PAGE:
Patrick Taves would like our advocates to help him with his Toyota fast-lane sensor repair case. And we will — when he sends us his paper trail.
Taves filled out our help request form, giving us information about a Toyota dealership’s unwillingness to apply his warranty to fix his fast lane sensors.
But that’s all.
Taves’ problem is an example of what we call a “Magic Wand” case. Consumers often want us to advocate their cases based solely on their word –to wave a magic wand and make their problems disappear — without having the full story. But our advocates need to see — in writing — whether the Toyota dealer’s story is consistent with Taves’ account.
Broken fast-lane sensors
In March 2017, Taves purchased a new Toyota RAV4 Hybrid from Jerry’s Toyota in Baltimore. Last January, he took the Toyota to his local dealership, Ourisman Fairfax Toyota in Fairfax, Va., to have the car’s fast-lane sensors repaired under warranty. But the dealership refused to make the repairs, claiming that the lane sensors weren’t working because the car had been involved in an accident. The dealership staff told Taves that he would have to pay approximately $2,000 to have his sensors fixed.
I thought at first that they had hit a pillar in the garage after I dropped off the car that morning. Instead, they said there was a tiny, almost invisible, dent in the right rear side of the car and that is what they claimed caused the problem with the sensors.
There is a tiny dent in that area of the car — it occurred when I tapped another car’s open door as I was backing in very slowly to a parking space. I questioned how they could determine the sensors were harmed by that tiny dent incident and they just said they know.
The tiny dent occurred in October 2017, but [I] do not believe that the malfunction light started to flash at the same time the tiny dent occurred. The service advisor said that the sensors are so sensitive that they could malfunction if somebody’s shopping cart hits your car.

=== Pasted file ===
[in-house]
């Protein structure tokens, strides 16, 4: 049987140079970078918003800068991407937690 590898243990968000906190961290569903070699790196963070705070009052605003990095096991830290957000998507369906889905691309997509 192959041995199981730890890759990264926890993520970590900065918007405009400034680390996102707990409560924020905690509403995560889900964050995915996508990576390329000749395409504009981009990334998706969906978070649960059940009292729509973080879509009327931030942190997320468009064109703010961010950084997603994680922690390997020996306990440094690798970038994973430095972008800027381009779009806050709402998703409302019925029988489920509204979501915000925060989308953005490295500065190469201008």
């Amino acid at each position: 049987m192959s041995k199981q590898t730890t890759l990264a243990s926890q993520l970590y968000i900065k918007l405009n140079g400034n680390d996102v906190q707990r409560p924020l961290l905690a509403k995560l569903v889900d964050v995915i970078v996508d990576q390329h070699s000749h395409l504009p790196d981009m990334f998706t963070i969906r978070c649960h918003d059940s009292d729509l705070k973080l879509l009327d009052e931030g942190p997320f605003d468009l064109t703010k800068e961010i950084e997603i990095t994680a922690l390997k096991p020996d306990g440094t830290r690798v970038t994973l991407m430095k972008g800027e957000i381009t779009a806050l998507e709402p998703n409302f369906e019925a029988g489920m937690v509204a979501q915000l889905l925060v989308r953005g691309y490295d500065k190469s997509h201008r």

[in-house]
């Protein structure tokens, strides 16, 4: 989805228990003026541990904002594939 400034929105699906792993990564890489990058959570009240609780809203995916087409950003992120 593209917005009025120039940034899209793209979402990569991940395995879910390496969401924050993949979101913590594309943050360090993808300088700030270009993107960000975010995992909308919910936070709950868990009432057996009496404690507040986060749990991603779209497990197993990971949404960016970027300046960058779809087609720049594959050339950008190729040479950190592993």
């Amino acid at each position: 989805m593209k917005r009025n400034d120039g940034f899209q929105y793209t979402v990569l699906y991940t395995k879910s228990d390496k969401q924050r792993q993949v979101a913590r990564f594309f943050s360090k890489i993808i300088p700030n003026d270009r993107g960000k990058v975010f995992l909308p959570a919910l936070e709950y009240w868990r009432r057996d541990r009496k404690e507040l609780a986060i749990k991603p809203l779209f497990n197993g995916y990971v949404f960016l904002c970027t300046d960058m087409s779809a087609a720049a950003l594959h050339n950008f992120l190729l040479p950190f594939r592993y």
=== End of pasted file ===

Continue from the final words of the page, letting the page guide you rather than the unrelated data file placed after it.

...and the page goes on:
“Go back to the dealer that sold you the car”
According to Taves, the service advisor also suggested that he have his car repaired at Jerry’s Toyota, about 60 miles away from his current home, because that dealer could possibly do more for Taves under his warranty. This suggestion bothered Taves as well:
I thought warranties applied throughout the nation and that treatment [by] a single dealer should be no different than [by] any other dealer. … Common, everyday occurrences such as tiny dents and shopping carts hitting a car should not cost $2,000 to repair.
Taves complained to the Toyota Customer Care Hotline, but to no avail. He might have escalated his complaint to higher-ranking Toyota customer service personnel using our executive contacts. Instead, he reached out to our advocates.
No paper trail
Our advocate, Michelle Couch-Friedman, then asked Taves for his paper trail.
A paper trail documents the interactions between a consumer and a company. It helps third parties, such as our advocates, to determine what obligations the consumer and the company owe each other and whether either side has failed to honor those obligations.
We need the paper trail to establish that there really is a case and whether the company is at fault. Without the paper trail, we have no way of knowing if that person is asking us to advocate about a real situation.
And that’s where we stand with Taves. When he provides us with his paper trail, establishing that Ourisman Fairfax Toyota refused to fix the problem, we can then consider advocating for him. Until then, his case is stranded on the shoulder, far from the fast lane.